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TLV #182: In Defense of Mike Bianco's Contract Extension

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Christian Petersen

This past weekend, the Ole Miss Rebel head baseball coach's contract has been extended to 2015. Mike Bianco's initial agreement was set to expire at the conclusion of next baseball season, but in spite of his team performing well under Rebel fans expectations this past season and in the several seasons prior, he will have one more year added to his agreement with the university. His salary will not change, as will not those of his assistants, but he has been given a vote of confidence of sorts by Athletics Director Ross Bjork for this next season at the very least.

I write to you in defense of this decision.

As unpopular as the move is among the Ole Miss Rebel faithful, it is a move that is a smart one for the longevity of our beloved baseball program, even though it may rightfully be seen as a resignation to next year's seemingly inevitable decline in on-field performance.

The Diamond Rebs have not been what they were in Bianco's heyday for four seasons now. Whereas for much of 2004-2009 the Rebels were one of the top performing teams in college baseball - with all-American honors, NCAA Super Regional hosts, and an SEC Championship or two to show for it - Mike Bianco's team simply has not been much better than average since. The wins have not been as plentiful, the players have not been as talented, and Oxford-University Stadium - a stadium expanded for the purposes of containing our ever growing fan base and our much anticipated opportunities to host postseason play - has been empty during the NCAA's regionals and super regionals. Adding insult to injury, our fiercest rivals have recently performed well in the NCAA postseason, leading many of us fans to ask "well, why not us?"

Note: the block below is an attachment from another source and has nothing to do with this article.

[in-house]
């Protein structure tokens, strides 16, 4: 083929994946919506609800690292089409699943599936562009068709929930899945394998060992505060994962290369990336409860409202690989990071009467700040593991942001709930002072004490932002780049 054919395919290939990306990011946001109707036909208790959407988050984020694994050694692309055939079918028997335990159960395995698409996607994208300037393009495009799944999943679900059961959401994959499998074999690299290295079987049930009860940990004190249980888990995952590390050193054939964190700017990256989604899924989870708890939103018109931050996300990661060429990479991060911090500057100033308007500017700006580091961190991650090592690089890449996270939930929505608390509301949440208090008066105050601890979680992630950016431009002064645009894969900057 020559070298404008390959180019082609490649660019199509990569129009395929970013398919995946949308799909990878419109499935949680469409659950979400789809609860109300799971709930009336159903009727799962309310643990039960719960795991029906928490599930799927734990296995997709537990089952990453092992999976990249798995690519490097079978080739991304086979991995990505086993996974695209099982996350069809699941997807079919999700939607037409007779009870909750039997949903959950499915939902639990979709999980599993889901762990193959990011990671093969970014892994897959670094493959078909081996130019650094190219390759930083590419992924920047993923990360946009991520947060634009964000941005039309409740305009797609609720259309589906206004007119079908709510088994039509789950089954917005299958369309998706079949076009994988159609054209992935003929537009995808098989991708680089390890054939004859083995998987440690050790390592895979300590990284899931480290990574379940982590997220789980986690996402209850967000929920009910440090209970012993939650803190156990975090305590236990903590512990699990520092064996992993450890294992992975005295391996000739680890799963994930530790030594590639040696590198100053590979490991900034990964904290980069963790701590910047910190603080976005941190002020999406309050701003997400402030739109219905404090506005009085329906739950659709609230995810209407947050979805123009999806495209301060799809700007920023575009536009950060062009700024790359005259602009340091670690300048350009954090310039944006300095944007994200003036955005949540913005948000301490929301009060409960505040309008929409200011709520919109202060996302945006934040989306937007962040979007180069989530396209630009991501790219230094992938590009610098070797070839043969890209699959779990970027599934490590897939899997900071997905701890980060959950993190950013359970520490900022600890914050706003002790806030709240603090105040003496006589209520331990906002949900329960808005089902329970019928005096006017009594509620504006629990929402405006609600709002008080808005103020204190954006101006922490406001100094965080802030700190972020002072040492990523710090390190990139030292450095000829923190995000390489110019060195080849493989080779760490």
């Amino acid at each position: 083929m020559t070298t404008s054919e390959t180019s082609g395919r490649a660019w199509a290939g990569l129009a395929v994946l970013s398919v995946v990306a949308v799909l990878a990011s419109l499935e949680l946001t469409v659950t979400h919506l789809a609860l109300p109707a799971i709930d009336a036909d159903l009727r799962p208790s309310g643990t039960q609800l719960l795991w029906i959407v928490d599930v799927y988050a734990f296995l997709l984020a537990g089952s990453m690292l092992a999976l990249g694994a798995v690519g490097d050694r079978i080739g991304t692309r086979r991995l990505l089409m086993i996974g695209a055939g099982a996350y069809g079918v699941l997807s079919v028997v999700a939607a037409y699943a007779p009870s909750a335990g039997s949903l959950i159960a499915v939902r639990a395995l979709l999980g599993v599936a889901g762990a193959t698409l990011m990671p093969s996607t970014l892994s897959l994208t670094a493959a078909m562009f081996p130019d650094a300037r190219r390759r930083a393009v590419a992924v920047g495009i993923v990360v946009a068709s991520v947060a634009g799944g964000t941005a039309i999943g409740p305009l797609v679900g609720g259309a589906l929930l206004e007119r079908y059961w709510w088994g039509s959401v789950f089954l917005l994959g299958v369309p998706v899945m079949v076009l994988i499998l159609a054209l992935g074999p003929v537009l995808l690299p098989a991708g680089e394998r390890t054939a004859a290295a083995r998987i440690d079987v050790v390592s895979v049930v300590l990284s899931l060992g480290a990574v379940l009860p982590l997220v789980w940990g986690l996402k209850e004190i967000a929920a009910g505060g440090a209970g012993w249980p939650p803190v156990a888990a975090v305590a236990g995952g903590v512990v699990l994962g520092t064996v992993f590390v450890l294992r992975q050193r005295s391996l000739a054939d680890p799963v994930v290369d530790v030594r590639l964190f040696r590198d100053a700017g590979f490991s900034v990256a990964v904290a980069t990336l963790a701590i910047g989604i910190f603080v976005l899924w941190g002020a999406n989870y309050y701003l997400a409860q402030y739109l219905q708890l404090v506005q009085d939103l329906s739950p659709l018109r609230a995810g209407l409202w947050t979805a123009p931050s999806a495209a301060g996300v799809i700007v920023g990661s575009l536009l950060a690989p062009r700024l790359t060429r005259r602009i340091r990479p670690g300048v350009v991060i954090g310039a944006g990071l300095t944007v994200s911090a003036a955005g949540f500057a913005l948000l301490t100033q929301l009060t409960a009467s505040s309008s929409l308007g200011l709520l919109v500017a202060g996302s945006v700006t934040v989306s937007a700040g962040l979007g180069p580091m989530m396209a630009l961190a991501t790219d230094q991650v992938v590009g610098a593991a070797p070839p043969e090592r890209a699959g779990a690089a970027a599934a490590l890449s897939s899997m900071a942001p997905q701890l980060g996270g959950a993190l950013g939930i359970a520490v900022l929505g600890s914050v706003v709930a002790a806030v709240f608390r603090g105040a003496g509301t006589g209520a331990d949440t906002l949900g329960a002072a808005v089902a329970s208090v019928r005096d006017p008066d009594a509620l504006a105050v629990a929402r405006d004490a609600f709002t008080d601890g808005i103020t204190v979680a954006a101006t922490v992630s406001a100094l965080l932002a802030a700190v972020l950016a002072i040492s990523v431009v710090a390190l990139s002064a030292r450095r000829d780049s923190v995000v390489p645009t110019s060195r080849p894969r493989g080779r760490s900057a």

These are all understandable reasons to terminate Mike Bianco. The program simply has declined, and does not look to be on the upswing. The drop in performance has been precipitous enough to make this very discussion valid. But I posit to you that doing so at this juncture would be a bad move, in that it would make the much desired return to college baseball success more difficult to come by than the alternative of this announced extension.

My argument is threefold. First, this year's team, while not good, was far from bad. The Rebs were a mainstay in the top-25, finished right around the middle of the SEC, and earned a bid as a No. 2 seed in an NCAA regional. It would be one thing if Ole Miss were, say, Georgia this past season, who fired their head coach after a disastrous 7-20 record against the Southeastern Conference. It is another thing to finish ahead of eight other conference teams, even if such a finish were quite disappointing. Firing a coach who, for all intents and purposes, did not have a bad season, makes hiring his predecessor much more difficult. By giving Bianco just another year - not any more money, mind you - we are signaling to potential future Rebel coaches that they will be given this sort of leeway if they have earned it.

And it is tough to argue that Bianco does not deserve a last chance at redemption. Keep in mind, it is his coaching, his teams, that have given us the expectations necessary to postulate that he should be fired in the first damn place.

My second argument is that it behooves Ross Bjork to show some clemency to Mike Bianco. Bjork, as much as we may love what he has done thus far in Oxford, is still a bit of an unknown with regards to coaching moves. If he makes a decision this early in his career that gives people reason to think of him as impatient and giving in to the demands of fickle fans, then that could make things difficult for him moving forward in his handling of all sports, not just baseball.

My third argument, I must apologize, is a bit defeatist. I do not believe next season's Ole Miss team will be better than this past season's team. In fact, if pitchers Bobby Wahl and Mike Mayers take their MLB Draft offers - as I anticipate they will - this team will be without its two most reliable starters and its most powerful bat in departing catcher Stuart Turner. Outside of freshmen phenoms or significant growth amongst underclassmen, next season's Rebels might struggle to even earn an NCAA postseason appearance. If that is the case, then Ross Bjork's decision can become much easier to make and mitigate the controversy that could arise if he is to can Bianco now.

While we Ole Miss fans may be frustrated with the program as of late, how in spite of our increased fan support and monetary investment we have not seen improved performance out of the team itself, we must consider the longevity of Rebel baseball when voicing our concerns. We need a program that is in a very good position to make a very good hire; firing Mike Bianco will not give us that, yet.